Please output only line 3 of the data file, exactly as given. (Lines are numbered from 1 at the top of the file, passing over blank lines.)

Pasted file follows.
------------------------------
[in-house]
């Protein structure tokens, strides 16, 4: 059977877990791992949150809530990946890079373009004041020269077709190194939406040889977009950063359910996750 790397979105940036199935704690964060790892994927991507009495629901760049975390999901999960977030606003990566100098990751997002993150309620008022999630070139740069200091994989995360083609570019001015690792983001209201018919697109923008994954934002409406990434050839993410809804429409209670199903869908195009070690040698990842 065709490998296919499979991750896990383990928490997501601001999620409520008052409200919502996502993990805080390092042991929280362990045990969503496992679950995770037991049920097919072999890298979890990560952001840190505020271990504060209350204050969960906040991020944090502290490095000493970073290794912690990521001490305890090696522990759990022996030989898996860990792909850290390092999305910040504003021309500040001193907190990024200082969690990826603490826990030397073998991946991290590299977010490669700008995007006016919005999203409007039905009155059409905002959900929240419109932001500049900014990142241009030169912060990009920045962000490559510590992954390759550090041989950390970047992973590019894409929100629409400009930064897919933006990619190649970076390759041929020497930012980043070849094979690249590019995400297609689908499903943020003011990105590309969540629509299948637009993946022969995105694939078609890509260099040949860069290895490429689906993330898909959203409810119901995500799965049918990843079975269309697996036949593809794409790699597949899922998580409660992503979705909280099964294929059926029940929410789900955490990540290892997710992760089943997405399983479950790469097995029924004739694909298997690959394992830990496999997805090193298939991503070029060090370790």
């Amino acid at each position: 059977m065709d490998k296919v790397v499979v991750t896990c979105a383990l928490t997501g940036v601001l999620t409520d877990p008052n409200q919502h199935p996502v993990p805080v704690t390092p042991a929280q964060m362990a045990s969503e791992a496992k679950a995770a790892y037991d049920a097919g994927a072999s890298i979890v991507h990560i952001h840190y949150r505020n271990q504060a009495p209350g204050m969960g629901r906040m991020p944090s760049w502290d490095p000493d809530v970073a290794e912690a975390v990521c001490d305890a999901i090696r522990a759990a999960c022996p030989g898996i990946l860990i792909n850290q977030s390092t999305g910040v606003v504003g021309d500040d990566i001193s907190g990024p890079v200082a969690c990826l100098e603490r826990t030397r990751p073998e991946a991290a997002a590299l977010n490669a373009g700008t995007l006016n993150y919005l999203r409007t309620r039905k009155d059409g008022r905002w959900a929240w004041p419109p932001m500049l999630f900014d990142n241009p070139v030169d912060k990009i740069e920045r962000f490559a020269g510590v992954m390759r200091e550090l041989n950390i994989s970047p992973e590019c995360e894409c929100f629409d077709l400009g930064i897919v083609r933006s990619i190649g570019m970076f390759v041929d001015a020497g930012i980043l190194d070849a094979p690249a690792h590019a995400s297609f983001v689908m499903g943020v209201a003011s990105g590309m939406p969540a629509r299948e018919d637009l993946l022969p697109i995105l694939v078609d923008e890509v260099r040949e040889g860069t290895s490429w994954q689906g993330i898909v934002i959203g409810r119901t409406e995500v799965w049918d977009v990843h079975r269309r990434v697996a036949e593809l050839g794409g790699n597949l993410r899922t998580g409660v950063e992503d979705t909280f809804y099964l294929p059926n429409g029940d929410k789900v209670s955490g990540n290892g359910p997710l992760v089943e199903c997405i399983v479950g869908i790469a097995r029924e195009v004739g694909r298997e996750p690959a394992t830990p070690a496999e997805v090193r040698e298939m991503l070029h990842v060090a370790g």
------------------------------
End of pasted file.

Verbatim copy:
């Amino acid at each position: 059977m065709d490998k296919v790397v499979v991750t896990c979105a383990l928490t997501g940036v601001l999620t409520d877990p008052n409200q919502h199935p996502v993990p805080v704690t390092p042991a929280q964060m362990a045990s969503e791992a496992k679950a995770a790892y037991d049920a097919g994927a072999s890298i979890v991507h990560i952001h840190y949150r505020n271990q504060a009495p209350g204050m969960g629901r906040m991020p944090s760049w502290d490095p000493d809530v970073a290794e912690a975390v990521c001490d305890a999901i090696r522990a759990a999960c022996p030989g898996i990946l860990i792909n850290q977030s390092t999305g910040v606003v504003g021309d500040d990566i001193s907190g990024p890079v200082a969690c990826l100098e603490r826990t030397r990751p073998e991946a991290a997002a590299l977010n490669a373009g700008t995007l006016n993150y919005l999203r409007t309620r039905k009155d059409g008022r905002w959900a929240w004041p419109p932001m500049l999630f900014d990142n241009p070139v030169d912060k990009i740069e920045r962000f490559a020269g510590v992954m390759r200091e550090l041989n950390i994989s970047p992973e590019c995360e894409c929100f629409d077709l400009g930064i897919v083609r933006s990619i190649g570019m970076f390759v041929d001015a020497g930012i980043l190194d070849a094979p690249a690792h590019a995400s297609f983001v689908m499903g943020v209201a003011s990105g590309m939406p969540a629509r299948e018919d637009l993946l022969p697109i995105l694939v078609d923008e890509v260099r040949e040889g860069t290895s490429w994954q689906g993330i898909v934002i959203g409810r119901t409406e995500v799965w049918d977009v990843h079975r269309r990434v697996a036949e593809l050839g794409g790699n597949l993410r899922t998580g409660v950063e992503d979705t909280f809804y099964l294929p059926n429409g029940d929410k789900v209670s955490g990540n290892g359910p997710l992760v089943e199903c997405i399983v479950g869908i790469a097995r029924e195009v004739g694909r298997e996750p690959a394992t830990p070690a496999e997805v090193r040698e298939m991503l070029h990842v060090a370790g």